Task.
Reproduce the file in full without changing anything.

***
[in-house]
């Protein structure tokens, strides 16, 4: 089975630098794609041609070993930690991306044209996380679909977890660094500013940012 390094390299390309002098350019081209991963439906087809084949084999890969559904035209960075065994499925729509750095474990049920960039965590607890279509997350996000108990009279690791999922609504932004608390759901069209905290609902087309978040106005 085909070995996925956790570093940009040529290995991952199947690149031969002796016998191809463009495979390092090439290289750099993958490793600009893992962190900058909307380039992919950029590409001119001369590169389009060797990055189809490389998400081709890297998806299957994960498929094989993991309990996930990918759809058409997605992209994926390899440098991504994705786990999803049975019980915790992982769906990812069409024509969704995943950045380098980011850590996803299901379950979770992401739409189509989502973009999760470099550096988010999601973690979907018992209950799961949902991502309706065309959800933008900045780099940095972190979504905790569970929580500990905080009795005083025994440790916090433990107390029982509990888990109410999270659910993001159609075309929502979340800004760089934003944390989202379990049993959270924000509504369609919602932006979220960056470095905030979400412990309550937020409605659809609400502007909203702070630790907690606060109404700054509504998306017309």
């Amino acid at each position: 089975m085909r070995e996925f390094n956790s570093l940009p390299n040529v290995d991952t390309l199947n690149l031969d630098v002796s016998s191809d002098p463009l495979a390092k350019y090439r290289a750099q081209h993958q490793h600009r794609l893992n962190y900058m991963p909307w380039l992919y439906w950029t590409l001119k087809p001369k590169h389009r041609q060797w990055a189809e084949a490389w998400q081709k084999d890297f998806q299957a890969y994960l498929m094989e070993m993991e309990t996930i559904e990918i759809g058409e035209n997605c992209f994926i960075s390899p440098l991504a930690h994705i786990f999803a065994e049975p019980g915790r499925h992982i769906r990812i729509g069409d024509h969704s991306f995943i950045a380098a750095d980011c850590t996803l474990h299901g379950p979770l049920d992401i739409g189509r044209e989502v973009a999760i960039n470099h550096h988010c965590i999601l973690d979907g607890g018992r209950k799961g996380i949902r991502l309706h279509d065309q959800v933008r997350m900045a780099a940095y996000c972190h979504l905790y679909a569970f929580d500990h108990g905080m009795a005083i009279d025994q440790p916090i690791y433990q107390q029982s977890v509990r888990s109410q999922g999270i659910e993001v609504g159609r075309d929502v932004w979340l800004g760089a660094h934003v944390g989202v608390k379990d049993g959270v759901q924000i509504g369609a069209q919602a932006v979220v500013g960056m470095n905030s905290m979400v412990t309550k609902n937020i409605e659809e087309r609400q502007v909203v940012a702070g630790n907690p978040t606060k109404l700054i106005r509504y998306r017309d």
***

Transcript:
[in-house]
């Protein structure tokens, strides 16, 4: 089975630098794609041609070993930690991306044209996380679909977890660094500013940012 390094390299390309002098350019081209991963439906087809084949084999890969559904035209960075065994499925729509750095474990049920960039965590607890279509997350996000108990009279690791999922609504932004608390759901069209905290609902087309978040106005 085909070995996925956790570093940009040529290995991952199947690149031969002796016998191809463009495979390092090439290289750099993958490793600009893992962190900058909307380039992919950029590409001119001369590169389009060797990055189809490389998400081709890297998806299957994960498929094989993991309990996930990918759809058409997605992209994926390899440098991504994705786990999803049975019980915790992982769906990812069409024509969704995943950045380098980011850590996803299901379950979770992401739409189509989502973009999760470099550096988010999601973690979907018992209950799961949902991502309706065309959800933008900045780099940095972190979504905790569970929580500990905080009795005083025994440790916090433990107390029982509990888990109410999270659910993001159609075309929502979340800004760089934003944390989202379990049993959270924000509504369609919602932006979220960056470095905030979400412990309550937020409605659809609400502007909203702070630790907690606060109404700054509504998306017309």
């Amino acid at each position: 089975m085909r070995e996925f390094n956790s570093l940009p390299n040529v290995d991952t390309l199947n690149l031969d630098v002796s016998s191809d002098p463009l495979a390092k350019y090439r290289a750099q081209h993958q490793h600009r794609l893992n962190y900058m991963p909307w380039l992919y439906w950029t590409l001119k087809p001369k590169h389009r041609q060797w990055a189809e084949a490389w998400q081709k084999d890297f998806q299957a890969y994960l498929m094989e070993m993991e309990t996930i559904e990918i759809g058409e035209n997605c992209f994926i960075s390899p440098l991504a930690h994705i786990f999803a065994e049975p019980g915790r499925h992982i769906r990812i729509g069409d024509h969704s991306f995943i950045a380098a750095d980011c850590t996803l474990h299901g379950p979770l049920d992401i739409g189509r044209e989502v973009a999760i960039n470099h550096h988010c965590i999601l973690d979907g607890g018992r209950k799961g996380i949902r991502l309706h279509d065309q959800v933008r997350m900045a780099a940095y996000c972190h979504l905790y679909a569970f929580d500990h108990g905080m009795a005083i009279d025994q440790p916090i690791y433990q107390q029982s977890v509990r888990s109410q999922g999270i659910e993001v609504g159609r075309d929502v932004w979340l800004g760089a660094h934003v944390g989202v608390k379990d049993g959270v759901q924000i509504g369609a069209q919602a932006v979220v500013g960056m470095n905030s905290m979400v412990t309550k609902n937020i409605e659809e087309r609400q502007v909203v940012a702070g630790n907690p978040t606060k109404l700054i106005r509504y998306r017309d």